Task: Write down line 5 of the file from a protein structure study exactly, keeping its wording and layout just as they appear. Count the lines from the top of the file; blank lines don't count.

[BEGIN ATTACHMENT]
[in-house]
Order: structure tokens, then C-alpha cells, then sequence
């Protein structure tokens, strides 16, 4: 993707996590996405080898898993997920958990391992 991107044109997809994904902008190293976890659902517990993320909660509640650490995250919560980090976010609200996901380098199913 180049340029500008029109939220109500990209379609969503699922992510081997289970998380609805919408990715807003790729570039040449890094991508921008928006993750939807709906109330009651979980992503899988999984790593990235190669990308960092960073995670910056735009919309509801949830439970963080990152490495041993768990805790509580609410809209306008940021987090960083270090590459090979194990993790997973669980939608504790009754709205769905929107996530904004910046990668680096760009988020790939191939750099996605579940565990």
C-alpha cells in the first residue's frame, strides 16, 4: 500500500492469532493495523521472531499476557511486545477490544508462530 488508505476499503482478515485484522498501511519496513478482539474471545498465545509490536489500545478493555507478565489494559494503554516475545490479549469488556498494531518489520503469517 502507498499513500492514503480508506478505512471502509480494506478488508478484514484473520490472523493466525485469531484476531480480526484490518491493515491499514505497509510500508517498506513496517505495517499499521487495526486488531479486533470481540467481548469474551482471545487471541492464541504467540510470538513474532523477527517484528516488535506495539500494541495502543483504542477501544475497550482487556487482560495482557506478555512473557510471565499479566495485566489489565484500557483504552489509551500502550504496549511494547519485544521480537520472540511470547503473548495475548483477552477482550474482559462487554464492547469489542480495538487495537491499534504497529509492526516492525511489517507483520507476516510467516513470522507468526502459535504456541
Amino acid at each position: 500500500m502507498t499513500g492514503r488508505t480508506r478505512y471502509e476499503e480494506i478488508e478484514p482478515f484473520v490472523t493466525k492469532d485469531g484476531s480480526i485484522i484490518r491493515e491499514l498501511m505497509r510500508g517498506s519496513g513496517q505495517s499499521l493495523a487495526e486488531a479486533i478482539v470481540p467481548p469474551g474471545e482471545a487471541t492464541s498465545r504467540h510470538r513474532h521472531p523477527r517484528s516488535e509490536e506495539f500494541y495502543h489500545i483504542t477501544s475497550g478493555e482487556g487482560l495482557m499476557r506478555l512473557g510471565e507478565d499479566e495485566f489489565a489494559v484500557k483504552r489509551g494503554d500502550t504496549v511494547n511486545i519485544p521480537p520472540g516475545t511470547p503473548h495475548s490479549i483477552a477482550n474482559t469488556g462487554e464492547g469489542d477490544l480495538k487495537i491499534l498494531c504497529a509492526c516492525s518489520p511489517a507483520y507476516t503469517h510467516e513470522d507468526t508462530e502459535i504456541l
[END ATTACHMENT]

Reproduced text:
Amino acid at each position: 500500500m502507498t499513500g492514503r488508505t480508506r478505512y471502509e476499503e480494506i478488508e478484514p482478515f484473520v490472523t493466525k492469532d485469531g484476531s480480526i485484522i484490518r491493515e491499514l498501511m505497509r510500508g517498506s519496513g513496517q505495517s499499521l493495523a487495526e486488531a479486533i478482539v470481540p467481548p469474551g474471545e482471545a487471541t492464541s498465545r504467540h510470538r513474532h521472531p523477527r517484528s516488535e509490536e506495539f500494541y495502543h489500545i483504542t477501544s475497550g478493555e482487556g487482560l495482557m499476557r506478555l512473557g510471565e507478565d499479566e495485566f489489565a489494559v484500557k483504552r489509551g494503554d500502550t504496549v511494547n511486545i519485544p521480537p520472540g516475545t511470547p503473548h495475548s490479549i483477552a477482550n474482559t469488556g462487554e464492547g469489542d477490544l480495538k487495537i491499534l498494531c504497529a509492526c516492525s518489520p511489517a507483520y507476516t503469517h510467516e513470522d507468526t508462530e502459535i504456541l